In case you missed this recent New York Times opinion piece published by three accomplished pediatricians, let me summarize it for you: Don’t drink fruit juice and don’t let your kids drink it, either.
What?! That’s right. Just don’t drink it. It’s really not much different from drinking full sugar soda. Both a 12-ounce glass of orange juice and a 12-ounce can of regular soda contain about 10 teaspoons of sugar. And the orange juice doesn’t really offer much in the way of nutrients or fiber or any of those many other “natural” benefits that we all thought it did.
“Parents should instead serve water [to their children],” the authors advise. We should all just drink water, the authors imply.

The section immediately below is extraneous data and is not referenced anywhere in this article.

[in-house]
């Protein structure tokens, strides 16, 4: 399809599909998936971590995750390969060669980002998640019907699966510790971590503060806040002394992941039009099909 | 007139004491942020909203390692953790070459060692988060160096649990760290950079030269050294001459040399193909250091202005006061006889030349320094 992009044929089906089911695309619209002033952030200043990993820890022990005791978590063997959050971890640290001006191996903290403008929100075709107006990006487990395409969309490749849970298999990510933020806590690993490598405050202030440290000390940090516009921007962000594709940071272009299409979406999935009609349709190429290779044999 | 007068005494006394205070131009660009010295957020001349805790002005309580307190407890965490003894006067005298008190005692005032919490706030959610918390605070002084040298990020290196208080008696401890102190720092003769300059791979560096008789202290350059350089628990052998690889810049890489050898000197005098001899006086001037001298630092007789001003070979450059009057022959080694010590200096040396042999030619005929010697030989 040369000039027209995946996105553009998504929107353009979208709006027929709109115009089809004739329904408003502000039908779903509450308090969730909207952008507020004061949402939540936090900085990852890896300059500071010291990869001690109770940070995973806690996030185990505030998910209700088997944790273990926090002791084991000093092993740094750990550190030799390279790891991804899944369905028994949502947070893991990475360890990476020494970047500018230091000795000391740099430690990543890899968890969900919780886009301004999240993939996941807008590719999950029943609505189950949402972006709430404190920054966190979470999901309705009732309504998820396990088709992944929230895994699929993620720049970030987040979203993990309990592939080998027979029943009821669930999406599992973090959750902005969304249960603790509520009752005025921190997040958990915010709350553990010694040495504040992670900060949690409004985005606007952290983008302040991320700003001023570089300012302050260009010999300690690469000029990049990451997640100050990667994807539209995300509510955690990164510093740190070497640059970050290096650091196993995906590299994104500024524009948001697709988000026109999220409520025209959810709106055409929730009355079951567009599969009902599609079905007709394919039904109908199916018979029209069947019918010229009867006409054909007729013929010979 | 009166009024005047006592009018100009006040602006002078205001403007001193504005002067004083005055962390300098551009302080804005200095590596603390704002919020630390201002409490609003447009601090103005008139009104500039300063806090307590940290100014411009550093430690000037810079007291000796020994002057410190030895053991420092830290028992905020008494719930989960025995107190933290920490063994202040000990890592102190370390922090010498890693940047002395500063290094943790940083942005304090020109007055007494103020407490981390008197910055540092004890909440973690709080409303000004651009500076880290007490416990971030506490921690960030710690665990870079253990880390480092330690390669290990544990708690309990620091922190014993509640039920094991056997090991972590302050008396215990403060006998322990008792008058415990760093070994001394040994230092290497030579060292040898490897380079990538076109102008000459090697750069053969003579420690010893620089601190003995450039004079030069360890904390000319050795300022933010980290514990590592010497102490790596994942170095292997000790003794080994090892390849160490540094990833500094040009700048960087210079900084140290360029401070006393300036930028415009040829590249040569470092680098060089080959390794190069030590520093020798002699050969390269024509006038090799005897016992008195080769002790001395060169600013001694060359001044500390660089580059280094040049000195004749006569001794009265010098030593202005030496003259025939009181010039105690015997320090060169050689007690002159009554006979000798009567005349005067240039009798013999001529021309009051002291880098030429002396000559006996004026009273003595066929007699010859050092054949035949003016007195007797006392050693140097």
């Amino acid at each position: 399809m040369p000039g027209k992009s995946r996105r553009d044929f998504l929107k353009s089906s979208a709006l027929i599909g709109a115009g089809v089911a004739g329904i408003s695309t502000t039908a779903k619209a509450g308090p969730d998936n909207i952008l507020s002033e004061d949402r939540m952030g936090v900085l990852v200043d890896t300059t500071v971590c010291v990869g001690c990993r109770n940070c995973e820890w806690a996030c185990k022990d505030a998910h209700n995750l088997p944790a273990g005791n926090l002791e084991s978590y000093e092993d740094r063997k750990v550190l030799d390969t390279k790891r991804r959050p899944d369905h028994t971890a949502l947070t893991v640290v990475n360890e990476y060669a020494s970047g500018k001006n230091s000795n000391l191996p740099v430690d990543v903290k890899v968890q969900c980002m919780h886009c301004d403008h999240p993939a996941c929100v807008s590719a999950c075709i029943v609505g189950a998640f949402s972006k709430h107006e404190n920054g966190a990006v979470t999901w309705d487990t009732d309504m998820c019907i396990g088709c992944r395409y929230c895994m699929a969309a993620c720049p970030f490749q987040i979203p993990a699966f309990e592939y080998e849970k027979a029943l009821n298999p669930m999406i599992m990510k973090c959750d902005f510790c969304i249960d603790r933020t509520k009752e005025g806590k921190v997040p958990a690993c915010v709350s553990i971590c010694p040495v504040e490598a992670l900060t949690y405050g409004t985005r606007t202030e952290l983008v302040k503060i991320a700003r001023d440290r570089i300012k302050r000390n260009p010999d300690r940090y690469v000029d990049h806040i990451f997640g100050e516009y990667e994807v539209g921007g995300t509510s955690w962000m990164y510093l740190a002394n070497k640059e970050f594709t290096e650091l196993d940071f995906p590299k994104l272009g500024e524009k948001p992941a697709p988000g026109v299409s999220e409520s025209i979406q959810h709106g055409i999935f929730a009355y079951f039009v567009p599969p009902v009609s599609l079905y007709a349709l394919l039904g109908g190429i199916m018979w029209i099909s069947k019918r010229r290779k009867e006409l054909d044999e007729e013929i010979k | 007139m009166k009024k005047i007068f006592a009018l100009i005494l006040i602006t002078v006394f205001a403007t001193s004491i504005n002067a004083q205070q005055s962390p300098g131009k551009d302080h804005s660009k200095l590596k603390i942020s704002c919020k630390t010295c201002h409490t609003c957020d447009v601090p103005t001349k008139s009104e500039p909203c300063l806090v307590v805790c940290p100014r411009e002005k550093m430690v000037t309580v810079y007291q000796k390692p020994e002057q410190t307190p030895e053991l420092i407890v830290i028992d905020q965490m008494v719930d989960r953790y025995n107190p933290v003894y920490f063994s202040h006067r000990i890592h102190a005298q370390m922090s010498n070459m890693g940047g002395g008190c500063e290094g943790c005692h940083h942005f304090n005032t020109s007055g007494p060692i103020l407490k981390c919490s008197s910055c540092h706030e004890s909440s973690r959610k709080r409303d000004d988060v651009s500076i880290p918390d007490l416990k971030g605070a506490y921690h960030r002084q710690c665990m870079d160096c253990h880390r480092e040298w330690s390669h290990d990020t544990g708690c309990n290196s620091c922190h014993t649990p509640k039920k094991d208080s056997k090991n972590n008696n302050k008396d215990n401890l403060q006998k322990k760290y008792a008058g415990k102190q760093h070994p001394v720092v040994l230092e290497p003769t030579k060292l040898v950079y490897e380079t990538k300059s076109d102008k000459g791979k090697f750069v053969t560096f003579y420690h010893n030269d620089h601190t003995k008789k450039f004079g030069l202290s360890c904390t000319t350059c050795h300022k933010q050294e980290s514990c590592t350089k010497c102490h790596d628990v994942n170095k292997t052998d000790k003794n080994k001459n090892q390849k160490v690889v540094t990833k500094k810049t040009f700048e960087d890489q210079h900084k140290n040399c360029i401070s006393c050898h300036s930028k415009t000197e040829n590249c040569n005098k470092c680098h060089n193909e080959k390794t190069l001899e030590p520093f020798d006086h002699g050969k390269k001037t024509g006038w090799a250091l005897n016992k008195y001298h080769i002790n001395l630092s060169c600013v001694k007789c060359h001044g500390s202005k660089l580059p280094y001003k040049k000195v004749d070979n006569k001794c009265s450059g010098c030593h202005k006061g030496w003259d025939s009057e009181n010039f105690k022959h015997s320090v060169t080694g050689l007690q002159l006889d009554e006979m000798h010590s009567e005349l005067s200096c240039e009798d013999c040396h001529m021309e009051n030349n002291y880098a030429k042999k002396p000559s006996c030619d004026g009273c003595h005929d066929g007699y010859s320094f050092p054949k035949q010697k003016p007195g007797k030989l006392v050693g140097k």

I suspect that the primary goals of this opinion piece are to serve as a wake up call to complacent adults and as a corrective to decades of misleading, pro-juice marketing efforts that we’ve all been subjected to. These goals are achieved.
But the advice to only drink water is not really practical, or helpful.
Thank God for the New York Times comment section! Everything in moderation, we’re reminded by our fellow readers. Periodically drink small glasses of juice, not giant 12-ounce portions throughout the day. Mix your juice with sparkling water. Make your own juice and blend it with veggies and other natural goodies to up the nutrient and fiber content. Then mix that with sparkling water, too.
My wife and I like to mix our orange juice into brewed tea during the day and Prosecco during the aperitivo hour.
Whew! It’s actually OK to drink a little juice, if you put any stock in the collective wisdom and experience of New York Times readers.
Crisis averted, and just in time for aperitivo hour in the Richardson household . . .